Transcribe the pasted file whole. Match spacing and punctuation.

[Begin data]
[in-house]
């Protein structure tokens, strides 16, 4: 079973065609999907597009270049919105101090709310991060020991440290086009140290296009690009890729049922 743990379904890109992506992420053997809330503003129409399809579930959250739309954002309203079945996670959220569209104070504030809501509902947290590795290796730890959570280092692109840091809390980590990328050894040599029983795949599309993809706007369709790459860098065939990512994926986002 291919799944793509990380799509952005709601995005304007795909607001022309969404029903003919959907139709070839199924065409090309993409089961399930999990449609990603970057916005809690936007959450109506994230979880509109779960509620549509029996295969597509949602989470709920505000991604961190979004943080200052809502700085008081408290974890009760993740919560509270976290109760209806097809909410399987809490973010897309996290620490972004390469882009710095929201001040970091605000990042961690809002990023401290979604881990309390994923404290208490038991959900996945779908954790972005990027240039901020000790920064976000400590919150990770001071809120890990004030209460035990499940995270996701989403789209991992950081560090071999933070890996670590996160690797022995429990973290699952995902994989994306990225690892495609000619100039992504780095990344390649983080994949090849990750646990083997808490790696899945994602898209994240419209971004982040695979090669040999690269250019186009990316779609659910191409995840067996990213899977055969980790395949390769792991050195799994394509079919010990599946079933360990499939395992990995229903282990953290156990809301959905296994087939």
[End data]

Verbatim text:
[in-house]
């Protein structure tokens, strides 16, 4: 079973065609999907597009270049919105101090709310991060020991440290086009140290296009690009890729049922 743990379904890109992506992420053997809330503003129409399809579930959250739309954002309203079945996670959220569209104070504030809501509902947290590795290796730890959570280092692109840091809390980590990328050894040599029983795949599309993809706007369709790459860098065939990512994926986002 291919799944793509990380799509952005709601995005304007795909607001022309969404029903003919959907139709070839199924065409090309993409089961399930999990449609990603970057916005809690936007959450109506994230979880509109779960509620549509029996295969597509949602989470709920505000991604961190979004943080200052809502700085008081408290974890009760993740919560509270976290109760209806097809909410399987809490973010897309996290620490972004390469882009710095929201001040970091605000990042961690809002990023401290979604881990309390994923404290208490038991959900996945779908954790972005990027240039901020000790920064976000400590919150990770001071809120890990004030209460035990499940995270996701989403789209991992950081560090071999933070890996670590996160690797022995429990973290699952995902994989994306990225690892495609000619100039992504780095990344390649983080994949090849990750646990083997808490790696899945994602898209994240419209971004982040695979090669040999690269250019186009990316779609659910191409995840067996990213899977055969980790395949390769792991050195799994394509079919010990599946079933360990499939395992990995229903282990953290156990809301959905296994087939």